Visual Report on the History of Print/Graphic Design

Rock paintings

As long as there have been a form of human, there has been graphic art. The main foundation of what we now know today can be traced back as far as 30,000BC in the form of drawings.

There is evidence of this in the Chauvet caves in the South of France where the primitive people who lived there drawn the animals which surrounded them, showing great attention in particular to horses. Similar drawings can be found within the Lascaux caves from as early as 14,000BC. Other examples include the Bhimbetka rock shelters in India and Aboriginal rock art found in Kakadu national park in Australia.

Drawing of a horse from the Chauvet caves

Drawing from Lascaux cave














Woodblock printing

Woodblock printing is believed to have first appeared in China around the year 600, which allowed the wipe spread printing of books and various other forms of text. says about woodblock printing:

“Wood for printing blocks usually came from date or pear trees. Text to be printed was first written on a sheet of paper. The paper was then glued face-down to the wood block and, using a knife, the characters on the paper were carefully engraved on the wood. The surface of wood block was then inked and covered with a sheet of paper. By gently brushing the paper over the engraved characters, the text was printed.”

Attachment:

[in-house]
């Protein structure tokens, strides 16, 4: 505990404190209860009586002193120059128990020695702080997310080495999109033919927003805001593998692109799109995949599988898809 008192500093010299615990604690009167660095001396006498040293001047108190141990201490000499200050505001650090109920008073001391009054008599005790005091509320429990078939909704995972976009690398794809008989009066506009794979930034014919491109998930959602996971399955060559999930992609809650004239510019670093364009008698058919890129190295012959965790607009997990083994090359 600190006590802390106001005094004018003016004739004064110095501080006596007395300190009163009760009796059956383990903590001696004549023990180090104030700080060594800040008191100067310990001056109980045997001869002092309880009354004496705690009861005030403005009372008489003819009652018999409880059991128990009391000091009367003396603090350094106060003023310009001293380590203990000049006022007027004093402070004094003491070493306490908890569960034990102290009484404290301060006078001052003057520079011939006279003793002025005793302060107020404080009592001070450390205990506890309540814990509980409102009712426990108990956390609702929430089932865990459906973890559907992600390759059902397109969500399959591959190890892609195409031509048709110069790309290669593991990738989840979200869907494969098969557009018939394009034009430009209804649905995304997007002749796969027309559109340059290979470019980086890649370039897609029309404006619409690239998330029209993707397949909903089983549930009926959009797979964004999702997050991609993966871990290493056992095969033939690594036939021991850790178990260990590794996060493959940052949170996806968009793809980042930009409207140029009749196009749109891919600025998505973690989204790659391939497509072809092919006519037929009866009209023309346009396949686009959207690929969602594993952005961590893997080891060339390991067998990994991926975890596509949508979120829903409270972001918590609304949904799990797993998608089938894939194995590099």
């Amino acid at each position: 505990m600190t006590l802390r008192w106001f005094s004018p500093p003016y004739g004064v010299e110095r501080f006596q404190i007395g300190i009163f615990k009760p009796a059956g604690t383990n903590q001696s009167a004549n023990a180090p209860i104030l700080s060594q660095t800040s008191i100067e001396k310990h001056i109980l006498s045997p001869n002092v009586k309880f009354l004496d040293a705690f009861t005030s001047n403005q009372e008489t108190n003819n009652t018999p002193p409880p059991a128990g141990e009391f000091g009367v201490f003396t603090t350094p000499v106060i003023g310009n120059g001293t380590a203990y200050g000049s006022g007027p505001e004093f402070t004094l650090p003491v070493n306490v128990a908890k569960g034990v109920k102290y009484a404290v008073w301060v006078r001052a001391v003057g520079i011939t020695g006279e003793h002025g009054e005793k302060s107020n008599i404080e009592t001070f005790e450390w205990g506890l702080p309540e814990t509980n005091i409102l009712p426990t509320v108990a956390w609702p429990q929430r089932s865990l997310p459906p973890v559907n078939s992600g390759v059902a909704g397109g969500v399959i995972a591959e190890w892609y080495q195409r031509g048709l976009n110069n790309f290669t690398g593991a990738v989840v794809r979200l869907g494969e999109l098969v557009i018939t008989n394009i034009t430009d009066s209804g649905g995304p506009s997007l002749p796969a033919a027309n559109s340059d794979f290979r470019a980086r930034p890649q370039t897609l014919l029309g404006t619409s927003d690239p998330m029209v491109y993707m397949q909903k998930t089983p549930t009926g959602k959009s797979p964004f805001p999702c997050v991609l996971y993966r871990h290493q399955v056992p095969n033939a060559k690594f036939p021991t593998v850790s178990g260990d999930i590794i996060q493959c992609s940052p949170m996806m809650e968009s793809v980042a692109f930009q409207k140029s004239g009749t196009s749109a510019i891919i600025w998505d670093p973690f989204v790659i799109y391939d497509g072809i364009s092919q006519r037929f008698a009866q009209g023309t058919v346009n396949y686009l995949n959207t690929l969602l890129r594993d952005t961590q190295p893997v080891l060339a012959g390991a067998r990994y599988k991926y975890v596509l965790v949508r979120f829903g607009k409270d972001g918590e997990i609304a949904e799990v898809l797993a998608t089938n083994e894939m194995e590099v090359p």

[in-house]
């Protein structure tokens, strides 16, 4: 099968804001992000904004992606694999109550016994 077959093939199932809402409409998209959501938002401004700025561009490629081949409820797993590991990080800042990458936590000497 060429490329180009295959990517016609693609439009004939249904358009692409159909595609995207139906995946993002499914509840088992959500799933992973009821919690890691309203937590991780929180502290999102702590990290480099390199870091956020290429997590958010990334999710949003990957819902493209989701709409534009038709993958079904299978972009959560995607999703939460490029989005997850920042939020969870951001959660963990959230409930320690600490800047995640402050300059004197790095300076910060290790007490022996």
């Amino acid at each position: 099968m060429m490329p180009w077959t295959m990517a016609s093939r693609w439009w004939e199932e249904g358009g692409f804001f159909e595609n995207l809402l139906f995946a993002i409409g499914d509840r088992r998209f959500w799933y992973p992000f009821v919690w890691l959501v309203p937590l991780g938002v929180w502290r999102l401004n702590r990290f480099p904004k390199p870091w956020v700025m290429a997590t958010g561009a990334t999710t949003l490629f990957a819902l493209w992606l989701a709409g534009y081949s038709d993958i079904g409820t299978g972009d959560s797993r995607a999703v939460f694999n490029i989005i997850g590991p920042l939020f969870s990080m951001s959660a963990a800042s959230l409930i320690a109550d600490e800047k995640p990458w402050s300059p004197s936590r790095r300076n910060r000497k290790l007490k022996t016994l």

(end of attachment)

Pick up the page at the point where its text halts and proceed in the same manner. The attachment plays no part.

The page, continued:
The oldest book to be made in this way which is still around today is The Diamond Sutra, created in 868, which is currently housed in the British Library in London after being locked away in a cave for 1000 years.

The original form of woodblock printing

Movable Type Print

However, this practise was found to be very time consuming, which led one man to invented movable-type printing sometime between 1041 and 1048. He did this by making individual stamps from clay, wood was often uneven after being dipped in ink, and his invention helped reduce the time it taken to print from several days to several hours. This type did not take off though due to the sheer size of the Chinese character set.

An example of movable type printing stamps

Movable Metal Type Print

Next up in the evolution of print, comes what many well respected sources consider to be one of the greatest things ever invented – The movable metal type print. Many believe that Johannes Gutenberg to be the brains behind it but he merely improved technology which already existed.

It is said that the first movable metal print was invented in Korea by a monk called Baegun, who printed a book compiling Buddhist sayings. The oldest book to be printed via this method is said to be Jikji, a volume of which can be found in the National Library of France.

Gutenberg’s Press

Gutenberg Press

While Johannes Gutenberg may not have invented it, he took the idea and made it much better and efficient, as all Germans do, as he went on to build his press over a decade. It worked by arranging

specially made pre cast letters and symbols in the order he wished and would then coat them in an oil based ink, rather than a water based one which was the common thing. This meant that he could print at a much faster rate than block printers.

The invention of the Gutenberg Press is so important to modern day printing because it is what started the Printing Revolution.

As printing presses popped up around Europe, and even the world, in the same ilk of Gutenberg’s Press, some decided to try to improve upon it. In 1800, Lord Stanhope created one made entire from cast iron which reduced the amount of force needed, while in 1810, Friedrich Koenig created the first non man powered pressing, which used steam to operate. The invention of the rotary printing press wouldn’t be too far behind these either.






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